Congratulations, you triggered an entire page of spam by playing backseat moderator. Unless his single post contained an advertisement, copy-pasta, or other irrelevant content, then it isn't considered spam.So no, with asking a question that was answered just 5 posts before, you're not within "your rights", but instead violating the forum rules.
I learned the core concepts of OOP in C++ in an elective class, in an American public high school, in 2006, when my only prior programming experience was one class of Visual Basic in the previous semester, at the ripe old age of 15. There are tons more free, high quality resources to learn from on the internet now compared to then, in different formats (audio, video, written, real-time interactive), and C# is objectively easier to learn than C++. Plus, the Visual Studio IDE is available now for free. I didn't even have the benefit of a robust error/warning report in the C++ compiler we used in high school, but VS has great debugging tools for C#. It's not a daunting task to learn, and it is easier now than ever before.A lie, but ok, we have Mr Wonderful 2.
C# is perhaps the easiest of the C language family to learn, and there are tons of free, high-quality resources one can learn from. The only requirement is willingness to do so. Implying that this isn't properly done isn't fair, and I would point you to other games which have incorporated C# in their modding ability or even their gameplay (like Space Engineers). I would estimate that progression from the most basic "hello world" console application to an entry-level modding project in BL for the average person, with zero programming experience, could be as little as three months. From the list that Duh gave which you're referring to, I'd say that these would be feasible for that first project:The thing is, if the game was designed properly and all the data in Databases, a single passionate modder could add all these features within a day !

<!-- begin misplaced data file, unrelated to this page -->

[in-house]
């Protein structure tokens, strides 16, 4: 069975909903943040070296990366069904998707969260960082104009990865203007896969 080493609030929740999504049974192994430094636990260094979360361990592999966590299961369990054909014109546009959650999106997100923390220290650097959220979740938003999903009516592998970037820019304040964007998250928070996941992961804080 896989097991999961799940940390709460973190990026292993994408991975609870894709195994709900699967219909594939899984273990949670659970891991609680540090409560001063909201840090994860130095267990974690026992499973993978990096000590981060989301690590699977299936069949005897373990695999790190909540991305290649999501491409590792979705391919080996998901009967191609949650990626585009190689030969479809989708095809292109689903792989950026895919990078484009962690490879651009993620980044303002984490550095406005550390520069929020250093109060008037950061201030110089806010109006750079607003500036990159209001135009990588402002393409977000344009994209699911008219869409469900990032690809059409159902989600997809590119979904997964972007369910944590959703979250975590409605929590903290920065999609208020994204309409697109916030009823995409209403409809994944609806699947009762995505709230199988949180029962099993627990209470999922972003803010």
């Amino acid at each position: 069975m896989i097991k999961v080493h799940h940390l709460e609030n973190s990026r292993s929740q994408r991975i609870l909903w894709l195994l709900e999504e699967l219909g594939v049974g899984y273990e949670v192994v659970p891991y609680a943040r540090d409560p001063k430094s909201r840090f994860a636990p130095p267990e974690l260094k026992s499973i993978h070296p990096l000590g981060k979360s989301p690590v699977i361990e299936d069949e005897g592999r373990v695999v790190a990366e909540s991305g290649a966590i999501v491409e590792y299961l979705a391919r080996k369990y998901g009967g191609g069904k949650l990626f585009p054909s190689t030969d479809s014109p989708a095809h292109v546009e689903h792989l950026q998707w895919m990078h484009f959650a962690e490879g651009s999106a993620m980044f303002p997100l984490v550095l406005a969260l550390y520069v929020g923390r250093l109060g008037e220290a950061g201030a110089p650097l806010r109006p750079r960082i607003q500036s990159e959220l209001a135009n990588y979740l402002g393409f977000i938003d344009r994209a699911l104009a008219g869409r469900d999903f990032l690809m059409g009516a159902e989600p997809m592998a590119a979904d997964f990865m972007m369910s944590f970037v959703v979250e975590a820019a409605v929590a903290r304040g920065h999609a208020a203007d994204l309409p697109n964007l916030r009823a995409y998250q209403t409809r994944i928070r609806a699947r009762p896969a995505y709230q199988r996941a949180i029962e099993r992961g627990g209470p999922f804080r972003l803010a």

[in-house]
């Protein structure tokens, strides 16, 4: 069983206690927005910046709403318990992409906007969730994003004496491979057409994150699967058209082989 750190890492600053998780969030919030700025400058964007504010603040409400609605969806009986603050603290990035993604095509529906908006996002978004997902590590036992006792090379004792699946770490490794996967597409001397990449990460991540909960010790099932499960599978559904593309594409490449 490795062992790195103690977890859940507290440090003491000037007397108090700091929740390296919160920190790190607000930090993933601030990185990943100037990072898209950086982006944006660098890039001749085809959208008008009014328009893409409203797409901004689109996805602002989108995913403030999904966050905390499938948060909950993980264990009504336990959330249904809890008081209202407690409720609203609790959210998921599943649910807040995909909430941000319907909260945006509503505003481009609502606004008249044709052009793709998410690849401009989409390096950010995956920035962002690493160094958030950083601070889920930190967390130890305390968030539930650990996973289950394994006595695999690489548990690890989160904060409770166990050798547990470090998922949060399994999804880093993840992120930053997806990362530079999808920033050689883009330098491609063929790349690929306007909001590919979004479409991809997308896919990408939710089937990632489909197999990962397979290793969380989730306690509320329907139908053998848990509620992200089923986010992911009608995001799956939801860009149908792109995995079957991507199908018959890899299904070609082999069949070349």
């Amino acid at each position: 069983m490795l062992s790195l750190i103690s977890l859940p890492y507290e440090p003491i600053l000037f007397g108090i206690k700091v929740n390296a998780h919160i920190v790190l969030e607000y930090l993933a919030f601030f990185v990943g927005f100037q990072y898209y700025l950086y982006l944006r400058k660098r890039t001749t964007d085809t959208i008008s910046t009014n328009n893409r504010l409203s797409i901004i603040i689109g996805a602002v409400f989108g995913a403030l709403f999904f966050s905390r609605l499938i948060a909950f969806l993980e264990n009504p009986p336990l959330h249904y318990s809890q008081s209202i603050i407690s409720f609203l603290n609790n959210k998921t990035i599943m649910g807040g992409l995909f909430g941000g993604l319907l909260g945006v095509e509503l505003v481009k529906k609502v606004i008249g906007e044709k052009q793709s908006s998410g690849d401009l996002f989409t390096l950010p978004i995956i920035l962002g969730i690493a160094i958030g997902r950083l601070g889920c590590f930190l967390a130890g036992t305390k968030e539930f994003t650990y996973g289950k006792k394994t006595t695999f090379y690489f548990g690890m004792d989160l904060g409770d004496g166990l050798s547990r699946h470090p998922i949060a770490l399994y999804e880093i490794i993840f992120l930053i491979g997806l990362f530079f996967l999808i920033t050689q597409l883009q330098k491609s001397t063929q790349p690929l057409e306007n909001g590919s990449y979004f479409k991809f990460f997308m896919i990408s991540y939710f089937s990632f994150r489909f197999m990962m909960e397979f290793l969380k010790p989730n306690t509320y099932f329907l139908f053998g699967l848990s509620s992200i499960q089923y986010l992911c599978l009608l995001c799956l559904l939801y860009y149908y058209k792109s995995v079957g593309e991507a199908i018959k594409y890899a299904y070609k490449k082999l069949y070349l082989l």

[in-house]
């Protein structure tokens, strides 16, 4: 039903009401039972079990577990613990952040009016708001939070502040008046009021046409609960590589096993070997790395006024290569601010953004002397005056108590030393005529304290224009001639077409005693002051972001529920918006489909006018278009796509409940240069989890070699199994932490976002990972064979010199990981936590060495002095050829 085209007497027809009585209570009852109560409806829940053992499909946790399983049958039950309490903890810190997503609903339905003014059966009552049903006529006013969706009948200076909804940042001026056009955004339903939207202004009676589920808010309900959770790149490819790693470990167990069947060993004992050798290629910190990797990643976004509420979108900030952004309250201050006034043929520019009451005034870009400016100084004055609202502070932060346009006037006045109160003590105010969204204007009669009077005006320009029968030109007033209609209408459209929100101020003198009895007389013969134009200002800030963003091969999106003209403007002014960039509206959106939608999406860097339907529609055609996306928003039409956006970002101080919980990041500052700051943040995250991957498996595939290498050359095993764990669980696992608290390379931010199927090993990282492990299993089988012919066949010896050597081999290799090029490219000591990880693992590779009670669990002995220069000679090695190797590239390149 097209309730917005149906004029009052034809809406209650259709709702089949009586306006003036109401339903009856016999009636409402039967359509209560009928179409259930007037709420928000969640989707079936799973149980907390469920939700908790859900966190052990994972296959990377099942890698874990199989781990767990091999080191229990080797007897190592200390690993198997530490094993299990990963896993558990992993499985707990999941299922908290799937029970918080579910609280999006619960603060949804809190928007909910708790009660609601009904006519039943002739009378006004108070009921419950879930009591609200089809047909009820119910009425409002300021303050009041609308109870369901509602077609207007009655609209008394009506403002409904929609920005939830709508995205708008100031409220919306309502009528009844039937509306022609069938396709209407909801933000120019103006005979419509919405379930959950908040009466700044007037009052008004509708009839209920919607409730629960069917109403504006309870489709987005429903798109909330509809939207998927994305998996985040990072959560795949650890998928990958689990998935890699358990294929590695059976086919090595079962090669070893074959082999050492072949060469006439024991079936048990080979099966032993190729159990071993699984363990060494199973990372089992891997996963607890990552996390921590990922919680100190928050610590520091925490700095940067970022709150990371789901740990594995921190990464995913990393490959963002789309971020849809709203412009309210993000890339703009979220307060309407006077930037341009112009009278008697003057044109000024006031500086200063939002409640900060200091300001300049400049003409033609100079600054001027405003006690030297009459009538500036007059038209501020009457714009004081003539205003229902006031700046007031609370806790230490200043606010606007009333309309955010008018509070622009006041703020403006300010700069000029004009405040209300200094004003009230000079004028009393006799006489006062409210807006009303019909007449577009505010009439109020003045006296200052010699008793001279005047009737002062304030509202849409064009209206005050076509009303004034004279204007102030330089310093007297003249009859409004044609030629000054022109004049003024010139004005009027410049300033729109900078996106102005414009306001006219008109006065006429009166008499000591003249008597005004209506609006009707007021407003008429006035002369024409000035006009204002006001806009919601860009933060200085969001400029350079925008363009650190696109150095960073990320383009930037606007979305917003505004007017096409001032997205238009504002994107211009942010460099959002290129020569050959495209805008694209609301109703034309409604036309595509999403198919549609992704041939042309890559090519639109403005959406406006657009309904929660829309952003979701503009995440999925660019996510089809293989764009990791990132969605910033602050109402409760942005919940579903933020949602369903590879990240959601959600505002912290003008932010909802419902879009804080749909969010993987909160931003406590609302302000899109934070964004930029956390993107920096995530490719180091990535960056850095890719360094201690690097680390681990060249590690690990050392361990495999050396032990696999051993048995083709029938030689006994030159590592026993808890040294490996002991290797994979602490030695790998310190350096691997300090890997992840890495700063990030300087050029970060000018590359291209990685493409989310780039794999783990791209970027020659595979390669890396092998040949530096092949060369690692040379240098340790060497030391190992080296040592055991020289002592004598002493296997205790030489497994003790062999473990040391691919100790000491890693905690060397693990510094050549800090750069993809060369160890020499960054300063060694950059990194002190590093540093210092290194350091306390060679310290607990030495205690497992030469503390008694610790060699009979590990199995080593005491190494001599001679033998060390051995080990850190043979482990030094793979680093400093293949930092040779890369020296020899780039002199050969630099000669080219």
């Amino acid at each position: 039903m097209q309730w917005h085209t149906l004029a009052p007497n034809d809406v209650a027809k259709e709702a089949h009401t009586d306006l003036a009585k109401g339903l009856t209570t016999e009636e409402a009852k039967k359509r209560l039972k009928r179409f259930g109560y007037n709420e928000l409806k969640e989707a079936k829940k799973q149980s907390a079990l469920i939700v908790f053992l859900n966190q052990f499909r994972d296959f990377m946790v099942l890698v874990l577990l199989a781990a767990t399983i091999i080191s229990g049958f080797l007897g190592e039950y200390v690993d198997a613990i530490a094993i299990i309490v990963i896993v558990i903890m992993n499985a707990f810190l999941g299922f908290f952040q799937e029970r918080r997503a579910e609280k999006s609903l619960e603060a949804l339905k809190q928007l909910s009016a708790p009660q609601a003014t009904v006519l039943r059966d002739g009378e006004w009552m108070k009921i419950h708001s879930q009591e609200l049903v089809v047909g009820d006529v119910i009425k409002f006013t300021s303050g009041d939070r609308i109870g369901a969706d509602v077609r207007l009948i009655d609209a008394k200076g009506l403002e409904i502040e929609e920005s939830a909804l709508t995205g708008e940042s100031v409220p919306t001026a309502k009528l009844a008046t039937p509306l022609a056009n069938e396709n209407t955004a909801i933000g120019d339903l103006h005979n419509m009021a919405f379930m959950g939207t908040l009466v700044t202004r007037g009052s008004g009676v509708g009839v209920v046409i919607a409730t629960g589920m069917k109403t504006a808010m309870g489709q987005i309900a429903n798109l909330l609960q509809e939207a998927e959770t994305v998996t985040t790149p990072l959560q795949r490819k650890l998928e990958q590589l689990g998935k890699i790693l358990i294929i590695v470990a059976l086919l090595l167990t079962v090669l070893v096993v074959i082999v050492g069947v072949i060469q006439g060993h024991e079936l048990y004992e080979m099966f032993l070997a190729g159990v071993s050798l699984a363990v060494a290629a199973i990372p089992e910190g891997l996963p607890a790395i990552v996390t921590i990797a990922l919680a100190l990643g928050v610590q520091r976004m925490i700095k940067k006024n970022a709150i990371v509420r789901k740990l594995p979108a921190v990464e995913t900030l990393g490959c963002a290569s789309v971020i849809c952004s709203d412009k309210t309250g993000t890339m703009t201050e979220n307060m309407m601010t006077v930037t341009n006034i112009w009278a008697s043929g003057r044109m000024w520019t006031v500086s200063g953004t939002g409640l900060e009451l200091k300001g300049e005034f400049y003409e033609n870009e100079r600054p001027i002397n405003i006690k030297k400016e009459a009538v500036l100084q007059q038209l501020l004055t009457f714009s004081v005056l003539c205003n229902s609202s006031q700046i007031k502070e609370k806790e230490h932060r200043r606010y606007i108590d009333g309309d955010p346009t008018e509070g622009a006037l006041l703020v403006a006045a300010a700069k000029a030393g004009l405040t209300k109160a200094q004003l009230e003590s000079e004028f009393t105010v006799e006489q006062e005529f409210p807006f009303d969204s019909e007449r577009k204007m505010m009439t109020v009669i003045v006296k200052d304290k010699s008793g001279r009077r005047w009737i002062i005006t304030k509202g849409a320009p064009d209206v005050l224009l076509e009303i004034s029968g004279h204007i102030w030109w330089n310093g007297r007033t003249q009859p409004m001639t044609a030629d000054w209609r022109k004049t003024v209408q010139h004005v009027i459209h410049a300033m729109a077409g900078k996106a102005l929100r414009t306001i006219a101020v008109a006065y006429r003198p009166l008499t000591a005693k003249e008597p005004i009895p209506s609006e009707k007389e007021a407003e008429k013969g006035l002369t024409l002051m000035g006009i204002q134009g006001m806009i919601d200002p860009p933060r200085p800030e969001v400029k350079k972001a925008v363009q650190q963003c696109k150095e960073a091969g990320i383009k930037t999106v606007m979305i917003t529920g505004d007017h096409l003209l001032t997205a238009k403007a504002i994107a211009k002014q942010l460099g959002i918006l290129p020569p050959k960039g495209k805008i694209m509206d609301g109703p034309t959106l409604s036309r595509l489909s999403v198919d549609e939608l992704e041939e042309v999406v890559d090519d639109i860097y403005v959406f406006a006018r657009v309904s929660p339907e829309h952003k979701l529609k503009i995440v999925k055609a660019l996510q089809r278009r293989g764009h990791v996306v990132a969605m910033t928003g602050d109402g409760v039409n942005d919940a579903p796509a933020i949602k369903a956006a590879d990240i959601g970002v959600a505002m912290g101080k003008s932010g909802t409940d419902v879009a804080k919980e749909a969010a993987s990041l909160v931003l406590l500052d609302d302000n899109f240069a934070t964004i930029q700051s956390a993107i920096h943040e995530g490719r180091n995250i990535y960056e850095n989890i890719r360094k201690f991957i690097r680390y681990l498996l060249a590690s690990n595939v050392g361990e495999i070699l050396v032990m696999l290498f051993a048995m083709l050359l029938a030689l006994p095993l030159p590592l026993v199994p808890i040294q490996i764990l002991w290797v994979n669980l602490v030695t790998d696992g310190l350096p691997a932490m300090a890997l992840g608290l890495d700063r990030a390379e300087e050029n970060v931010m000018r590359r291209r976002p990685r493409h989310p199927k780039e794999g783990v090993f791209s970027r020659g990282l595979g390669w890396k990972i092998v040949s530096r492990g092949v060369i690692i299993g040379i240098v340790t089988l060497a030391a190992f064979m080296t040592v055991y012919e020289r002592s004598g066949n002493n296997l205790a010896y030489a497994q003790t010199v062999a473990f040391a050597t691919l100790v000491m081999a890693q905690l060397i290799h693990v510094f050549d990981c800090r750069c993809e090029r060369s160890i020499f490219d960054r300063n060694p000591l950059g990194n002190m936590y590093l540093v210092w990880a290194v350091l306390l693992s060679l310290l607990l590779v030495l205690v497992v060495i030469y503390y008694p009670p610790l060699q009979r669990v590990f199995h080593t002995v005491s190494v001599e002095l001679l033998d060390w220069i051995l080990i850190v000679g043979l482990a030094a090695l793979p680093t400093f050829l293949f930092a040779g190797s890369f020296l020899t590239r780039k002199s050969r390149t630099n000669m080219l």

Unfortunately modders need to deal with complex "C sharp" and OOP. This means only the smartest and most experienced Programmers , with a passion for BL, can add any of these features. Their numbers are very small. Most gamers don't have these skills.
The only real skill necessary to develop those projects would be the ability to read and understand existing code, and once you can do that then you do what every single professional programmer has and will continue to do: copy, paste, and modify. Object-oriented programming is also not difficult to grasp conceptually, especially in an established code base full of examples.companion variety, ... settlement projects
I meant the guy who responded just before me with two videos about cheaters in other multiplayer games.Yes, for anyone trying to play a Skirmish game without having to go through a dedicated Unofficial discord, or wanting to get some of the in-game accomplishment badges, this is definitely the biggest problem with BL MP. Captain mode actually has some Custom Servers that are regularly filled, but the Custom Skirmish Servers are always empty.